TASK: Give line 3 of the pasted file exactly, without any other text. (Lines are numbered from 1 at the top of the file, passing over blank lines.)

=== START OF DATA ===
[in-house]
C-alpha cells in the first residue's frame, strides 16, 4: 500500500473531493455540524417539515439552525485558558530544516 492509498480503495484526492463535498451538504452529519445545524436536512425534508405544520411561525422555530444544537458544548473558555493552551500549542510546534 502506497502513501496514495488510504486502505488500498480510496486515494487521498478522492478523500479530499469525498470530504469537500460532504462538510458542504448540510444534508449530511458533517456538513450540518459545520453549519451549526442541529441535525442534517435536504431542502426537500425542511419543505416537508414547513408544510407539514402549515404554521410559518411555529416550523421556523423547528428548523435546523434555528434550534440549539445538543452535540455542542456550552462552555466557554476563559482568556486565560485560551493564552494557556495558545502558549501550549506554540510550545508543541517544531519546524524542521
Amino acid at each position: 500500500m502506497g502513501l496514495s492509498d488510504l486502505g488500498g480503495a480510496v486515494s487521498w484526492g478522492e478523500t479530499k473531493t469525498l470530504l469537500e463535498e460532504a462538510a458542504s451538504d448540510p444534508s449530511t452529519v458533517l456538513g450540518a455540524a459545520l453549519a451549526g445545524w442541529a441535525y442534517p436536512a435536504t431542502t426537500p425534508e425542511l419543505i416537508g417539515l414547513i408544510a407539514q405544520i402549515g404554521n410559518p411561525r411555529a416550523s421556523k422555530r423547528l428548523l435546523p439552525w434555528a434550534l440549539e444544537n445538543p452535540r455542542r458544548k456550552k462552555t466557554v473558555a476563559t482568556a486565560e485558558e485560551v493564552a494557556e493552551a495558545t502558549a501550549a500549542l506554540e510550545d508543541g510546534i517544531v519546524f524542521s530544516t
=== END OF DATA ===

Amino acid at each position: 500500500m502506497g502513501l496514495s492509498d488510504l486502505g488500498g480503495a480510496v486515494s487521498w484526492g478522492e478523500t479530499k473531493t469525498l470530504l469537500e463535498e460532504a462538510a458542504s451538504d448540510p444534508s449530511t452529519v458533517l456538513g450540518a455540524a459545520l453549519a451549526g445545524w442541529a441535525y442534517p436536512a435536504t431542502t426537500p425534508e425542511l419543505i416537508g417539515l414547513i408544510a407539514q405544520i402549515g404554521n410559518p411561525r411555529a416550523s421556523k422555530r423547528l428548523l435546523p439552525w434555528a434550534l440549539e444544537n445538543p452535540r455542542r458544548k456550552k462552555t466557554v473558555a476563559t482568556a486565560e485558558e485560551v493564552a494557556e493552551a495558545t502558549a501550549a500549542l506554540e510550545d508543541g510546534i517544531v519546524f524542521s530544516t